On Sunday, Kaptur will become the longest-serving woman in the nearly 230-year history of the House.  She will break the record set by the late Edith Nourse Rogers, who was elected June 30, 1925, and represented a Massachusetts House district until 1960.

“Marcy Kaptur has always been a great friend of Toledo’s AFSCME members and of all Northeastern Ohio’s union members,” said Ohio Council 8 President John A. Lyall.  “She has never forgotten her roots or the people she represents,” he said.

Miss Kaptur was the first woman appointed to the powerful House Appropriations Committee, and has served on the Budget; Banking, Finance, Urban Affairs; Veterans Affairs, and other committees.

U.S. House of Representatives Rep. Marcy Kaptur, (4th from left), was with us from the start.  This 1983 photo shows her with, left to right, Ohio Council 8 Toledo staff representatives William Fogle, Chuck Hendrix, Toledo Regional Vice President John Hurley, Staff Representative Sally Powless, and Toledo Regional Vice President Cenia Willis.

We Never Quit – The Flood of 2018

Heavy rains have caused extensive flooding along the Ohio River and AFSCME Council 8 members in Ohio and West Virginia show they will never quit protecting their cities.

As heavy rain pushed the river above the flood level, the 21,000 residents of Portsmouth, Ohio, called on a team of AFSCME Local 1039 members to protect their city.

The crew began putting up gates on February 21 in preparation for rising water, and as the days of rain continued, they set to work putting up the flood walls.

AFSCME Local 1039 member Mark Puckett, who heads up the city’s flood defense operations, said protecting the city is a team effort.

“It takes all of us to do this and these guys work extremely hard to get the job done. Many of the guys have over 100 hours of overtime during this two-week period,” he said.

A few miles east, in Ironton, Ohio, where the river is expected to crest at 57 feet, AFSCME Local 771 member Rich Jenkins is in charge of flood defense for the city of 12,000.

According to Jenkins, it takes a dozen men 12-16 hours to put the city’s flood walls up.

“This is a team effort. These guys have worked hard around the clock to keep the city safe from the rising water,” Jenkins said.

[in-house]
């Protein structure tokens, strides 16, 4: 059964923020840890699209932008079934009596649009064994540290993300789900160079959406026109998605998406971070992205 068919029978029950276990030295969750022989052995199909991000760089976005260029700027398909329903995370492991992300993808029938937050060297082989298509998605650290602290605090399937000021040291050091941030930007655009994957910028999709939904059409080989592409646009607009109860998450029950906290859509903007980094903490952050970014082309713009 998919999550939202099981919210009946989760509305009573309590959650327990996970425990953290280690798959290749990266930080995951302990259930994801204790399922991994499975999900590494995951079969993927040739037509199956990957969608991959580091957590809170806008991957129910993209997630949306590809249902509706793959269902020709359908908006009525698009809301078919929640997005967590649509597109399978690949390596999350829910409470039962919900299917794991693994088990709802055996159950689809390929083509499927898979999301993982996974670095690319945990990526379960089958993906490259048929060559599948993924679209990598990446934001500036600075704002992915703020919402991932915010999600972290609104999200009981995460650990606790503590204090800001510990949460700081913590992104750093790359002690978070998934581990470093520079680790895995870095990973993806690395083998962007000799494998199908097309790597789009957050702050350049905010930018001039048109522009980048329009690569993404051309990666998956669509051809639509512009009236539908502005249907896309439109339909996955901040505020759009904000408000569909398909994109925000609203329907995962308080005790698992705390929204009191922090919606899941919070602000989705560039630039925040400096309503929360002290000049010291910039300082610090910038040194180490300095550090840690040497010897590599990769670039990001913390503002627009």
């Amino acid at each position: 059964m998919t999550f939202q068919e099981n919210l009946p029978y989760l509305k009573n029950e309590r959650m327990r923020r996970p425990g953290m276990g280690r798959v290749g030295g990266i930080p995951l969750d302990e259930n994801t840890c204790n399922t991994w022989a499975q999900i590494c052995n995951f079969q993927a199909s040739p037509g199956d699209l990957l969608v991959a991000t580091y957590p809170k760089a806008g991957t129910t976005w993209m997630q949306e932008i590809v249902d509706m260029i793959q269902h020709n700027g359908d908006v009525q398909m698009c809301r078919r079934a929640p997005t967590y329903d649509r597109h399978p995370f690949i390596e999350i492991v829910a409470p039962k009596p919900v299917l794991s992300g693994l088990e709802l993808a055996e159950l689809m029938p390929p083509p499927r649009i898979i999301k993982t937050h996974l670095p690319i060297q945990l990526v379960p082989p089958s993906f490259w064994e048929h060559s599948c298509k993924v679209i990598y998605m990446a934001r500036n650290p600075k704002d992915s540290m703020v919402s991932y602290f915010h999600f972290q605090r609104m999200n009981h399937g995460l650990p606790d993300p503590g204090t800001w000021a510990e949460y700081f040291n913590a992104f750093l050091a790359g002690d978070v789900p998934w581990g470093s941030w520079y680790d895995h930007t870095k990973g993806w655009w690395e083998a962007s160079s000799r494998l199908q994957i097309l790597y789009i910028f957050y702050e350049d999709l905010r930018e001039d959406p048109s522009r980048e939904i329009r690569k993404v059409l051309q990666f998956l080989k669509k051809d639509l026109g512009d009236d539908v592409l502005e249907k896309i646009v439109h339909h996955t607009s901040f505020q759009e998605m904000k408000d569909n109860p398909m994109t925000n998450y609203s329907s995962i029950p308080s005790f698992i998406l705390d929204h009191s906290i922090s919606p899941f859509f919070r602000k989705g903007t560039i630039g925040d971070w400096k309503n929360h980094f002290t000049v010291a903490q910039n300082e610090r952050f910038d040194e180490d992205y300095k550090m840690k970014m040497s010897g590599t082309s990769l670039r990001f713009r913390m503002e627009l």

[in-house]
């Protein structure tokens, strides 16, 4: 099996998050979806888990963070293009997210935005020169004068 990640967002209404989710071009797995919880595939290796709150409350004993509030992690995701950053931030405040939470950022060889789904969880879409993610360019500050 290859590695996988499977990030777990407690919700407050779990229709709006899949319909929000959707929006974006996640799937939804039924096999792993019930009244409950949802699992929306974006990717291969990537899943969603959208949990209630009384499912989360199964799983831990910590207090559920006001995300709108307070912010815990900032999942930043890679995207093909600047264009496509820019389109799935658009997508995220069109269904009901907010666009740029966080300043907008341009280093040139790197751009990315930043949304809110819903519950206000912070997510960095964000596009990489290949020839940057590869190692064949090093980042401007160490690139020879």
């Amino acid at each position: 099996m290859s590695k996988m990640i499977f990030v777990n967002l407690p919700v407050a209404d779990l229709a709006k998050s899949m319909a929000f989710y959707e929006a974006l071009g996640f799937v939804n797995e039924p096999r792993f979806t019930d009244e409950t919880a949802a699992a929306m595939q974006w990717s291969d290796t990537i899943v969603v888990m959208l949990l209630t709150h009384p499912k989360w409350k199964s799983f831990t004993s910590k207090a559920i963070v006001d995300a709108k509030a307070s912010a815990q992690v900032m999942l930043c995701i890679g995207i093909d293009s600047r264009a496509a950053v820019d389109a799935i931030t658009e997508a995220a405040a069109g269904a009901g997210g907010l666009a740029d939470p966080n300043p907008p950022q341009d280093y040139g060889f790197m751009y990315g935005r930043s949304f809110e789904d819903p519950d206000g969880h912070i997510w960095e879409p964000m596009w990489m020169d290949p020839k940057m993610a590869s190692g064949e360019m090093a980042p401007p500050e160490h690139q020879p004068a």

And the crew knows the job because AFSCME Local 771 has represented city workers for 52 years.

About 50 miles further east and across the river in Huntington, West Virginia, AFSCME Local 598 members are battling to keep the rising river in its banks and out of the city’s streets.

Union President Lee Adams said everyone works together to protect the 50,000 residents of Huntington from major flooding.

AFSCME Local 598 and two other West Virginia AFSCME local unions joined Ohio Council 8 last year after passage of the state’s right-to- work law.

 

Mark Puckett, far left, protecting the
city is a team effort.

Local 598 members never quit protecting
their city from Ohio River flood waters.

Rich Jenkins, far left, we work around the
clock to keep the city safe from the rising water.

Patton and Kunk 2018 AFSCME Family Scholarship Honorees

This year’s AFSCME Ohio Council 8 Family Scholarships are named in honor of Toledo unionist Theodore R. Patton, Sr. and Dayton Region Office Secretary Patricia Kunk.

Patricia Kunk began her AFSCME career in 1976, when she became office secretary for the AFSCME Local 101 Dayton Public Service Union. Two years later she became office secretary for the Dayton Region that was created with the formation of AFSCME Ohio Council 8, which unified the state’s eight AFSCME public employee councils.

Prior to AFSCME, she was employed for 13 years by the National Cash Register Company. In addition, she was active in politics and could be depended upon for block walks, door knocking, and phone banks. She retired in 2010 and still helps out in the Dayton office when needed.